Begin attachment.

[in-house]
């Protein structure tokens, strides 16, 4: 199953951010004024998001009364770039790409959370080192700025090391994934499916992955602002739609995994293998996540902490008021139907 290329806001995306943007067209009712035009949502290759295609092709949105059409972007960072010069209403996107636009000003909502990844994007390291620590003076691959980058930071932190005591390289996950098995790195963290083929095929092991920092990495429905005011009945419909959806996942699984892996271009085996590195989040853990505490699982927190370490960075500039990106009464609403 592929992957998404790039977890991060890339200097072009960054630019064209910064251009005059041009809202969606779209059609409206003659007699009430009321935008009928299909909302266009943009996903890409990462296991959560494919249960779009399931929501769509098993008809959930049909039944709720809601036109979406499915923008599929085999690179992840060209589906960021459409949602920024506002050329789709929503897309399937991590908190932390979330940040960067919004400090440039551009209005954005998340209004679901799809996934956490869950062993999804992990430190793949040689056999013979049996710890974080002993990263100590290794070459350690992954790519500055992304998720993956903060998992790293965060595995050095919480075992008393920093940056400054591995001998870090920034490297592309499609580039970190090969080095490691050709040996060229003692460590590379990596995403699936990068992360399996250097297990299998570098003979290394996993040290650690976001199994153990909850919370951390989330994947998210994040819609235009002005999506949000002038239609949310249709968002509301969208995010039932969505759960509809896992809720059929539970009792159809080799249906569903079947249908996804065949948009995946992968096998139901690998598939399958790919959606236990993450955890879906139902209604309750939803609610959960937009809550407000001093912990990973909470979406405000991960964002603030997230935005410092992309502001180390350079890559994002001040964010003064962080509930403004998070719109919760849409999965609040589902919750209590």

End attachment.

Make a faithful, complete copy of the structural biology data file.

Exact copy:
[in-house]
């Protein structure tokens, strides 16, 4: 199953951010004024998001009364770039790409959370080192700025090391994934499916992955602002739609995994293998996540902490008021139907 290329806001995306943007067209009712035009949502290759295609092709949105059409972007960072010069209403996107636009000003909502990844994007390291620590003076691959980058930071932190005591390289996950098995790195963290083929095929092991920092990495429905005011009945419909959806996942699984892996271009085996590195989040853990505490699982927190370490960075500039990106009464609403 592929992957998404790039977890991060890339200097072009960054630019064209910064251009005059041009809202969606779209059609409206003659007699009430009321935008009928299909909302266009943009996903890409990462296991959560494919249960779009399931929501769509098993008809959930049909039944709720809601036109979406499915923008599929085999690179992840060209589906960021459409949602920024506002050329789709929503897309399937991590908190932390979330940040960067919004400090440039551009209005954005998340209004679901799809996934956490869950062993999804992990430190793949040689056999013979049996710890974080002993990263100590290794070459350690992954790519500055992304998720993956903060998992790293965060595995050095919480075992008393920093940056400054591995001998870090920034490297592309499609580039970190090969080095490691050709040996060229003692460590590379990596995403699936990068992360399996250097297990299998570098003979290394996993040290650690976001199994153990909850919370951390989330994947998210994040819609235009002005999506949000002038239609949310249709968002509301969208995010039932969505759960509809896992809720059929539970009792159809080799249906569903079947249908996804065949948009995946992968096998139901690998598939399958790919959606236990993450955890879906139902209604309750939803609610959960937009809550407000001093912990990973909470979406405000991960964002603030997230935005410092992309502001180390350079890559994002001040964010003064962080509930403004998070719109919760849409999965609040589902919750209590």